Tuesday, October 28

SSB — Experience of a lifetime Aneet Kanwal Randhawa (The Tribune)

AN employment-seeking youth knocks all possible doors till he finally makes a cut. At times, the search for new vistas continues even beyond that. Yet all of you who have in this course had a chance to face a selection board for recruitment to defence forces would agree with me about how holistic the entire process is — a process, in which every aspect of your personality is uncovered with such finesse that any effort on your part to conceal it or portray it differently is made futile.

‘Late bloomer’ as I am often referred to by my friends, the only opportunity left for me to join the Army at my age was the 
Indian Territorial Army entry which is a three-stage process. I was fortunate to reach the third stage, which was the selection board. I was allotted the selection centre east at Allahabad, where I arrived with all the gusto of a prospective Army officer, hopeful of making the cut.

I had no idea that my being a part of this four-day selection process would be such a value addition. Being a part of the Army fraternity for these days is an experience in itself. The largesse of the Army lies in the fact that every prospective officer is treated as good as an officer. You are offered a sumptuous meal and a comfortable lodging, something which is unthinkable in any other recruitment process.

A typical day with a selection board starts early. At 4.30 a.m. when you are in deep slumber, you are suddenly woken by the washer man’s call, asking for your laundry, in an astounding pitch to scare the hell out of you. You miss him and your evenings are ruined washing your laundry. You report for your breakfast at 5.30 a.m. in the dress code specified for the day. At 6 you report for the day's grilling sans your watch. When you are done with your day's tasks, to your utter surprise, it is barely 11 a.m. Quite a lesson in effective time management, I must say.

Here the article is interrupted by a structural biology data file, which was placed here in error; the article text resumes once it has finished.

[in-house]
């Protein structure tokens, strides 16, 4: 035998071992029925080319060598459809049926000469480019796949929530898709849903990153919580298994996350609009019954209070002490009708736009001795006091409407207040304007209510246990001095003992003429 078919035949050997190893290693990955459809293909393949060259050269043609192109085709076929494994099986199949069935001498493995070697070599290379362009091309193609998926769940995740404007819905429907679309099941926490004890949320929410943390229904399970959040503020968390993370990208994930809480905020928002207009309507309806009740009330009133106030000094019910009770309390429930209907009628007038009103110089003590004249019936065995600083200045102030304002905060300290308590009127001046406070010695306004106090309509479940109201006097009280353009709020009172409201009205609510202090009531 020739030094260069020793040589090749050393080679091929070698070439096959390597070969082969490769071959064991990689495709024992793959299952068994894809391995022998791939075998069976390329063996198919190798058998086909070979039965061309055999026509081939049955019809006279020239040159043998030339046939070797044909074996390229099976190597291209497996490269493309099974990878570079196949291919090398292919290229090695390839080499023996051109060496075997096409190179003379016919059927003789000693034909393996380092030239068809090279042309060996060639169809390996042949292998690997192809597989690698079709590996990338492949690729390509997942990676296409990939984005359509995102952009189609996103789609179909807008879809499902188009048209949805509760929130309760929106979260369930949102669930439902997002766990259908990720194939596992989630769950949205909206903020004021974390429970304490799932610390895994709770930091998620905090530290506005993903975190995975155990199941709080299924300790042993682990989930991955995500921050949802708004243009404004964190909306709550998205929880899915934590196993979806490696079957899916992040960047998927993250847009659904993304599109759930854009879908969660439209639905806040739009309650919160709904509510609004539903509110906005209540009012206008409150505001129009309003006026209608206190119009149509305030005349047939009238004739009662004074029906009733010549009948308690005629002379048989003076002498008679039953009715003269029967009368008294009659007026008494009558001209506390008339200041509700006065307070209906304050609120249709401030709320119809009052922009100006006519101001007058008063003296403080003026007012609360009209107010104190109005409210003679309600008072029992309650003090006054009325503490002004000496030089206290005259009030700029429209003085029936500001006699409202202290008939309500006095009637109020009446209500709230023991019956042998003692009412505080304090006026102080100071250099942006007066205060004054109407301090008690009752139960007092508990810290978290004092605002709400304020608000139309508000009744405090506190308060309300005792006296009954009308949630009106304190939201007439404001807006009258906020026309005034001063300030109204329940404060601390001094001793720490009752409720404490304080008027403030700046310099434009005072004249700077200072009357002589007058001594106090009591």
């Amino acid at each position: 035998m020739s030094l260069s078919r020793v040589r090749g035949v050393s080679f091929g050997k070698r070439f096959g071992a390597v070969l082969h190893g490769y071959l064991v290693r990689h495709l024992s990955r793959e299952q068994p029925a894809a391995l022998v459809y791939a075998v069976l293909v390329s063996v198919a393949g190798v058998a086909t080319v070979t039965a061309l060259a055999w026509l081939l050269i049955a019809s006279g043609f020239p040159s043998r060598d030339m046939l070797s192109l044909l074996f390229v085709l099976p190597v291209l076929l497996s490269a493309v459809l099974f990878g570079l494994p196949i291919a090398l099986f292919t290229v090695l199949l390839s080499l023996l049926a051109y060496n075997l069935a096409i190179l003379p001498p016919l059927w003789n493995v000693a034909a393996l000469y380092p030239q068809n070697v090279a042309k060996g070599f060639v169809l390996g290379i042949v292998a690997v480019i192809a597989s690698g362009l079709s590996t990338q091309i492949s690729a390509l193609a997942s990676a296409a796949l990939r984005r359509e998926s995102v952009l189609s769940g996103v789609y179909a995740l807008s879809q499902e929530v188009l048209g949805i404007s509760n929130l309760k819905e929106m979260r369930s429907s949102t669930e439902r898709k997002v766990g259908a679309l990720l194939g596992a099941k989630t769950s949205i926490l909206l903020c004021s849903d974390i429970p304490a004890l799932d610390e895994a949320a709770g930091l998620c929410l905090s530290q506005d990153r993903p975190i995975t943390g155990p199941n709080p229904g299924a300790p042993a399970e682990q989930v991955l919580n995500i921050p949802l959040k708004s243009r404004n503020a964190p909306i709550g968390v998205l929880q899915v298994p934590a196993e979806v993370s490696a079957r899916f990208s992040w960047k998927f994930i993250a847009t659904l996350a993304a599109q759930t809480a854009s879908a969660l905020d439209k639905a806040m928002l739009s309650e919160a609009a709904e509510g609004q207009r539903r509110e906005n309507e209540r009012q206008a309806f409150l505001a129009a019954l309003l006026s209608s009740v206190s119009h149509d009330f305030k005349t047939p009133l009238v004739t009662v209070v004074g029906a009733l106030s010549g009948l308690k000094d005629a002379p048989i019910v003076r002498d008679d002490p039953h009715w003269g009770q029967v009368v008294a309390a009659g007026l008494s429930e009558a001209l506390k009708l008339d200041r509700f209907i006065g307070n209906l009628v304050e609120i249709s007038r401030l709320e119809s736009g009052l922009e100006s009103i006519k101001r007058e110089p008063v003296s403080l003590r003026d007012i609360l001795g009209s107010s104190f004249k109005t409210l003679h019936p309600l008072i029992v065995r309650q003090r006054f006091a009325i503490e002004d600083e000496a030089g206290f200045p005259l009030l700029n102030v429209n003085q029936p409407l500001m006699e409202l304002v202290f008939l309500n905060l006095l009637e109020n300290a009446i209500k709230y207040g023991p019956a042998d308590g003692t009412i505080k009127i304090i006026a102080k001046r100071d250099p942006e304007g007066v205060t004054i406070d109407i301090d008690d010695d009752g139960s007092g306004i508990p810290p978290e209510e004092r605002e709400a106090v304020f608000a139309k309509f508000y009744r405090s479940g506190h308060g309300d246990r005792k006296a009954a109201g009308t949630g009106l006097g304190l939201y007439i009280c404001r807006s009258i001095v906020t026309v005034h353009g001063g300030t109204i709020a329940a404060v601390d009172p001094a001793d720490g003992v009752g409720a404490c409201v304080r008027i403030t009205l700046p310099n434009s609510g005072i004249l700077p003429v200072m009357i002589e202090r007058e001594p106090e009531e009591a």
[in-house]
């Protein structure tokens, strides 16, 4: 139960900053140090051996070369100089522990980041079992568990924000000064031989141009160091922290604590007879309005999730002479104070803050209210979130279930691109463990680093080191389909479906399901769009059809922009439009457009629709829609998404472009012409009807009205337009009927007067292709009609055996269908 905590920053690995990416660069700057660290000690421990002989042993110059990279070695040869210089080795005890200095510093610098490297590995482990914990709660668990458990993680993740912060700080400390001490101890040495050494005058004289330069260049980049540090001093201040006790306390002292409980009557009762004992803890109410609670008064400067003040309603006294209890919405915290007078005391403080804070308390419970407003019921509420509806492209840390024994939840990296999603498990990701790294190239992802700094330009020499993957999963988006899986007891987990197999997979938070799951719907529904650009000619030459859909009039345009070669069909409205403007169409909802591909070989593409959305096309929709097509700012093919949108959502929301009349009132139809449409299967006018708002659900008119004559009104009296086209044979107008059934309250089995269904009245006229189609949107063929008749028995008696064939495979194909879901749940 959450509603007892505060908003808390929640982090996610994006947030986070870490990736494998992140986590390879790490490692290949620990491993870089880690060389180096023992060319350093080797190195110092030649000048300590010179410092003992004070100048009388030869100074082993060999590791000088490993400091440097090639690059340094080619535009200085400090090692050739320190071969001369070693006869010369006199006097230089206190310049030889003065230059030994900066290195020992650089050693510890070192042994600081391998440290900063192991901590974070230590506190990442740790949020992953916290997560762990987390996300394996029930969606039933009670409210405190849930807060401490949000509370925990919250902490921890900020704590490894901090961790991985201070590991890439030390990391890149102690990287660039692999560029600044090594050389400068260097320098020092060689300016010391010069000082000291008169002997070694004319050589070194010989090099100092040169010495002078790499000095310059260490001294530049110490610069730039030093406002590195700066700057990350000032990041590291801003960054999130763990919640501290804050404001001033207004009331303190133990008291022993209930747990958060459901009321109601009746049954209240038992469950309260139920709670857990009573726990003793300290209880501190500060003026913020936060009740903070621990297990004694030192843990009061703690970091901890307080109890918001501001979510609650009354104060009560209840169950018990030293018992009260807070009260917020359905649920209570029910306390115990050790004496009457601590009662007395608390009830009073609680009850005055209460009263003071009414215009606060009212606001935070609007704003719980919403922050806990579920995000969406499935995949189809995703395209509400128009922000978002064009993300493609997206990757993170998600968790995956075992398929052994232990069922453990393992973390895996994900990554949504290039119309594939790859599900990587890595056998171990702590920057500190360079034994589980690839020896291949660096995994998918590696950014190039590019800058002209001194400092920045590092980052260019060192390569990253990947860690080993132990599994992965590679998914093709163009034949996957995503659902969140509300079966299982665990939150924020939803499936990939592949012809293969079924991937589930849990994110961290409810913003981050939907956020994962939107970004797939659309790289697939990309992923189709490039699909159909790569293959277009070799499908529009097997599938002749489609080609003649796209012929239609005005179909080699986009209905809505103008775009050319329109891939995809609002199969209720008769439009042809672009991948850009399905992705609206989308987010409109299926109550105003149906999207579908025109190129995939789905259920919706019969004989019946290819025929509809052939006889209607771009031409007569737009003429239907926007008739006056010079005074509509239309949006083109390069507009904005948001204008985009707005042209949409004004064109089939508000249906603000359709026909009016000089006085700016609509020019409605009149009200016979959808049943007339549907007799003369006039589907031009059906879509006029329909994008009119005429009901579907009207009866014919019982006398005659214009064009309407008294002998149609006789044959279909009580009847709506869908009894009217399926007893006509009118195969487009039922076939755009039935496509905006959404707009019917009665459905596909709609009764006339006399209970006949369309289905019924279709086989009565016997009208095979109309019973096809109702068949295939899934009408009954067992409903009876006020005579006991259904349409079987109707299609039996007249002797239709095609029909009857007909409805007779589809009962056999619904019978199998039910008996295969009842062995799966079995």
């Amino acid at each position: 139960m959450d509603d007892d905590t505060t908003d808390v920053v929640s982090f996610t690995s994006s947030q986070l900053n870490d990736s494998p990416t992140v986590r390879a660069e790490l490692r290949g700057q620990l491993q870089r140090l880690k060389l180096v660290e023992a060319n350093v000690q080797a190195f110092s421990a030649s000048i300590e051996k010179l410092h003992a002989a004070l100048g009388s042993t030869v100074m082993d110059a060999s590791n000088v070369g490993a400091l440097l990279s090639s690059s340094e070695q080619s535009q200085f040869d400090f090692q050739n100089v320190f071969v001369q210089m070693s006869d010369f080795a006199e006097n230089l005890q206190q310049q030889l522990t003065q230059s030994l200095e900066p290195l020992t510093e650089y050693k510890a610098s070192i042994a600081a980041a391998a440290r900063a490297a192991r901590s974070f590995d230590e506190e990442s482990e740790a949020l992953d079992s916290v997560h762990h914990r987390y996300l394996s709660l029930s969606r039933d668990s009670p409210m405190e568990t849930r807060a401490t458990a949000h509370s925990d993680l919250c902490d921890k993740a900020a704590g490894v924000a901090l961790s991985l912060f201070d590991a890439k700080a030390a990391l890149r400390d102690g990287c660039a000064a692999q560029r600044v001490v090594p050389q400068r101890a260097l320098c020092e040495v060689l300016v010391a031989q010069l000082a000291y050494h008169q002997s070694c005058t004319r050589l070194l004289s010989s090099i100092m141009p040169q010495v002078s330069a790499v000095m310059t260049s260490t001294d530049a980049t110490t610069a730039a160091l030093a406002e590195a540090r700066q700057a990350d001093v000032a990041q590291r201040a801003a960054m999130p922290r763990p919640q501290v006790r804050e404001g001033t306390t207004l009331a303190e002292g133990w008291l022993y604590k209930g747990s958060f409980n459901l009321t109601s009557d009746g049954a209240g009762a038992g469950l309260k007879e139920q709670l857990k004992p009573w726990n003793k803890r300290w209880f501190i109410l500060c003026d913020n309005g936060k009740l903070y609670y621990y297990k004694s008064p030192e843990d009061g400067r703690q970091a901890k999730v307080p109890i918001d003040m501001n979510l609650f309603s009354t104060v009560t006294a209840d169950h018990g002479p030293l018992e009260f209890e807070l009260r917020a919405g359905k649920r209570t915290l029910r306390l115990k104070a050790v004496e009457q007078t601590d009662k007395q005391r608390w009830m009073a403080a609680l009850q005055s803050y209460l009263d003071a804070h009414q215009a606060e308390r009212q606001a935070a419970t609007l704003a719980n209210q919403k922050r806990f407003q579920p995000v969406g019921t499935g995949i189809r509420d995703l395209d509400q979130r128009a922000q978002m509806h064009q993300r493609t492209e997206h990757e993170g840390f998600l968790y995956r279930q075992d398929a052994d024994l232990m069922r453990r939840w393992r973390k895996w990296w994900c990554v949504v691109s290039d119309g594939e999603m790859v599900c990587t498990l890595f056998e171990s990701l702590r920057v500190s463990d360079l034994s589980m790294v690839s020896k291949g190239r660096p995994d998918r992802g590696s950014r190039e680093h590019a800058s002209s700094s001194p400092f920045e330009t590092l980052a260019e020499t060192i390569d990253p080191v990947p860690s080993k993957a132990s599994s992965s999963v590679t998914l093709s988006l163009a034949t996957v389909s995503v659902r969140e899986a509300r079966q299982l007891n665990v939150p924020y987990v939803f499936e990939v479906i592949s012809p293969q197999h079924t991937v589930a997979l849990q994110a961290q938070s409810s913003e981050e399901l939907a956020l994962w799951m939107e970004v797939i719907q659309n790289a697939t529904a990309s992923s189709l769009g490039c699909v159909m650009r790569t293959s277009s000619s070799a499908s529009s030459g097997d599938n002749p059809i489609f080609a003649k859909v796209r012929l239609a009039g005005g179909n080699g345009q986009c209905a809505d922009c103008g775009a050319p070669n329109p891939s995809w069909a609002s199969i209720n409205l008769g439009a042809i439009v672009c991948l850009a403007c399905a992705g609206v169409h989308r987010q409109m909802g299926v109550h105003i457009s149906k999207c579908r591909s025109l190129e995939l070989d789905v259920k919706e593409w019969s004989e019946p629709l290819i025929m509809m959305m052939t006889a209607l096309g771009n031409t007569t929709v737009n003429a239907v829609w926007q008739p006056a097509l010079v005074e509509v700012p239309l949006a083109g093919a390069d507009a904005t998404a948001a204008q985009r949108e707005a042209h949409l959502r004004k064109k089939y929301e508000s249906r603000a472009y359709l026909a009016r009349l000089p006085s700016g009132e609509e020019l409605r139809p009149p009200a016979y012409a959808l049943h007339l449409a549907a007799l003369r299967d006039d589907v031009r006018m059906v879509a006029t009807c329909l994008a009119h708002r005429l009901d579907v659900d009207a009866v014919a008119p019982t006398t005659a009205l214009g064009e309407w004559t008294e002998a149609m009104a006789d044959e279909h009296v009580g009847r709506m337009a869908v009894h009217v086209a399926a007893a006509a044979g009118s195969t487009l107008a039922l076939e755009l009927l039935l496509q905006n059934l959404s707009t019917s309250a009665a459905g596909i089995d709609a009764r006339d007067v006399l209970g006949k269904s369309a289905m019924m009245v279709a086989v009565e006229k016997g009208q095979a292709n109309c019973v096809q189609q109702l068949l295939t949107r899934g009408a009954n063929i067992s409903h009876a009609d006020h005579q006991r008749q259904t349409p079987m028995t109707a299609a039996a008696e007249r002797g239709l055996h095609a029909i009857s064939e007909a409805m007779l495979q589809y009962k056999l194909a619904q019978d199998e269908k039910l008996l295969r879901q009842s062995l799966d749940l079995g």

PPDT, SRT, WAT, PGT, IO etc. may be quite a familiar terminology for those who have faced a selection board at some point of their life. Yet, for the benefit of others I would like to state that these are various psychological testing techniques adopted by the selection boards. The dexterity with which the group task officers and psychologists check your perceptions, reactions to crisis situations, behaviour in groups and personality conflicts is amazing. The selection process reaches its summit with the interview, which is a virtual CT scan of your personality.

Yet the most memorable task which I executed was the individual obstacle task. And to add to the fun, it was held in the midst of torrential rain. 'Tiger leap' was the most interesting obstacle in which from a raised platform I had to take a leap akin to a tiger’s leap and cling on to a hanging rope and come down. Soon I found myself huffing and puffing and being unable to complete all the tasks in the specified time, yet having a sense of satisfaction over the fine display of perseverance.

In the final conference, when results are to be announced, you are counselled to be prepared for any eventuality. You are told that how great achievers like Amitabh Bachchan and A.P.J. Abdul Kalam came out unsuccessful from selection boards. Indeed, a great gesture.

You come out of the selection board as a transformed individual. You are able to appreciate the synergy of a group. You have a better sense of national integration. And finally, you have bonds to cherish for a lifetime. A must go for all, at least once, not for success or failure, but for the experience it offers.

Source :The Tribune Chandigarh
Article link: Here


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